The U.S. Coast Guard on Wednesday rescued a man whose 20-foot pleasure boat became disabled in high seas off Steven Cay, in the channel between St. Thomas and St. John.
According to the USCG information officer Ricardo Castrodad, at 1:13 a.m. the Coast Guard Watchstander in San Juan, Puerto Rico, received a report from a woman reporting that her boyfriend had called her and told her his boat had become disabled off Steven Cay. The woman told the Coast Guard she had gone out on another vessel, arrived at Steven Cay and found her boy friend’s boat washed up on the rocks.
The Coast Guard relayed the information to its Boat Force Detachment on St. Thomas, which sent out a 33-foot Special Purpose Craft Law Enforcement boat – known as a SPCLE interceptor – which found the boat on the rocks. Crew members could hear the stranded boater calling for help and made two trips around the cay before locating him.
The rescuers could not reach him because of the reef line, and he had apparently sustained a hip injury and could not walk, according to the report. The Coast Guardsmen were able to throw him a personal floatation device attached to a line, and we able to reel him in and bring him aboard their vessel.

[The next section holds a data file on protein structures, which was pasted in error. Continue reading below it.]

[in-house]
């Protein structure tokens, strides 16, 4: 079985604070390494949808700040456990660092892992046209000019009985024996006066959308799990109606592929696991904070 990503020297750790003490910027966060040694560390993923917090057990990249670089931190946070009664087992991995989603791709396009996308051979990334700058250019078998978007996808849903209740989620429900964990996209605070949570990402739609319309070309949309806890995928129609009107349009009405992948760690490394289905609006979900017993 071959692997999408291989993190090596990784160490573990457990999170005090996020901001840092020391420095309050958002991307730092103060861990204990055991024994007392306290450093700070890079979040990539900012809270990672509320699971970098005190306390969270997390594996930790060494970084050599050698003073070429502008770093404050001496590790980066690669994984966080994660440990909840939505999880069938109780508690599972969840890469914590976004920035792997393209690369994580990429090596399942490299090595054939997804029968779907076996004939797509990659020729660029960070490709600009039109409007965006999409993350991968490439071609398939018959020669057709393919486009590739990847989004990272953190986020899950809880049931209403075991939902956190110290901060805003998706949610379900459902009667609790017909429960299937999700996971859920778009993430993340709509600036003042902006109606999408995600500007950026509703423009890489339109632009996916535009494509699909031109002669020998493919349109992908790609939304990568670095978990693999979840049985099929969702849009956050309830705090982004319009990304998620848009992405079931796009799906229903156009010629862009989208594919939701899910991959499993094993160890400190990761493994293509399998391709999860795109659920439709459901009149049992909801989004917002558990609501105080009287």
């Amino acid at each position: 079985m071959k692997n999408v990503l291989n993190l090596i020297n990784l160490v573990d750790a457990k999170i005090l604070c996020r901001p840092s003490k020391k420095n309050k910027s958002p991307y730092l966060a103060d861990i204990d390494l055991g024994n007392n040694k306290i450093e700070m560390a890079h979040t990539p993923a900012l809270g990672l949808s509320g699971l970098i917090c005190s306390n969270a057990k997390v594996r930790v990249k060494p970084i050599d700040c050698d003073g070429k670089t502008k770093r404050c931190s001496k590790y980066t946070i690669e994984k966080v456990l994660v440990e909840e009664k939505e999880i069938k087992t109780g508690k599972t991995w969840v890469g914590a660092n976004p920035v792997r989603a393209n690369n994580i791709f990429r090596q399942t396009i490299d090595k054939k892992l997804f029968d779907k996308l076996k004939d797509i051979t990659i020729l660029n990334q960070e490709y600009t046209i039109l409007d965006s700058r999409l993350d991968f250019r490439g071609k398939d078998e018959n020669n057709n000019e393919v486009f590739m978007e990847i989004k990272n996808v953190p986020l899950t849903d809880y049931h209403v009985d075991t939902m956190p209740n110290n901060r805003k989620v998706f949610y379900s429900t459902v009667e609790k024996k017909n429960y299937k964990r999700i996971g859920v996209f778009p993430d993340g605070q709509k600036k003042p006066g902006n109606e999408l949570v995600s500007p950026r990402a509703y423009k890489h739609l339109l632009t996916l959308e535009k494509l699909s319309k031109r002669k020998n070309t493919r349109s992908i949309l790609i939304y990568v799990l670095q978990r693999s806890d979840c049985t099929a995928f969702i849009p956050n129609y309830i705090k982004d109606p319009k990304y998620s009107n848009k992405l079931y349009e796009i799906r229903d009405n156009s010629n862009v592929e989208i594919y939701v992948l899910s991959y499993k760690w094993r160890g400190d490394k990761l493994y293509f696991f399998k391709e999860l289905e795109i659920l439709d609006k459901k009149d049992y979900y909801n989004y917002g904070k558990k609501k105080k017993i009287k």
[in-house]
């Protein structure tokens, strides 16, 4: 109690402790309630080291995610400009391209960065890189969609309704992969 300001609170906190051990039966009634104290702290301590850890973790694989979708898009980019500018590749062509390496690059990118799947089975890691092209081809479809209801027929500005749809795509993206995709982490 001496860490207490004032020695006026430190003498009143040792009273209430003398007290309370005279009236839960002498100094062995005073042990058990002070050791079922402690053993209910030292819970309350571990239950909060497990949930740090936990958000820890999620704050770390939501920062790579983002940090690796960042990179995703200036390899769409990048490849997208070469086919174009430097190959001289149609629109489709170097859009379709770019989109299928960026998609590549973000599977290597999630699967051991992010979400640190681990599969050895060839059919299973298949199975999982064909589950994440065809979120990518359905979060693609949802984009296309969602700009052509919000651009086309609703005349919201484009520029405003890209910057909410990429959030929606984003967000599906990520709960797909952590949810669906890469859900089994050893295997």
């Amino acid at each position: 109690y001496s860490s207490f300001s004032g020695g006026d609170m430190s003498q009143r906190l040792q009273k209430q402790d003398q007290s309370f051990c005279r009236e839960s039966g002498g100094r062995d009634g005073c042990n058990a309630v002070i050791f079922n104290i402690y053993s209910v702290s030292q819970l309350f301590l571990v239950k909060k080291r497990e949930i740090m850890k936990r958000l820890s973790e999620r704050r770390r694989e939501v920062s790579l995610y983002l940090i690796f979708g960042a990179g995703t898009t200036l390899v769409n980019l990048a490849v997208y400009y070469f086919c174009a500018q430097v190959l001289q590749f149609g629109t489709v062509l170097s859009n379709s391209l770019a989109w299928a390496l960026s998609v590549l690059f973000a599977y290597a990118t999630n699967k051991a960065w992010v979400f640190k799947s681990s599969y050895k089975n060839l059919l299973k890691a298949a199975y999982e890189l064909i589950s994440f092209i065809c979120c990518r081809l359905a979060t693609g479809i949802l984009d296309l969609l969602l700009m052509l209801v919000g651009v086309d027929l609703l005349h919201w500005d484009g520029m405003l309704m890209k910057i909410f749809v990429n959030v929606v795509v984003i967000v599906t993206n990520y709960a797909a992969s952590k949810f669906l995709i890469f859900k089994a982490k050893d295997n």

The name of the stranded boat was Lin Q, according to the Coast Guard. The Coast Guard reported the last name of the stranded boater was Seassale, although it could not guarantee that was the correct spelling and did not have a first name.
The Coast Guard took the man to Red Hook on St. Thomas, where they transferred him to the Emergency Medical Service.
Castrodad said the incident was a reminder that with the unusually high seas and rough conditions, boaters need to remain cautious and heed weather warnings.
“We are very glad to have been able to rescue this man, but we advise boaters to pay attention to the National Weather Service reports that are updated several times a day,” he said. “We always ask boaters to listen for those updates. It’s important because the conditions are dangerous. I’m not saying this boater did anything wrong, but if boaters make sure to pay attention to the National Weather Service Advisories, maybe some of these cases can be avoided.”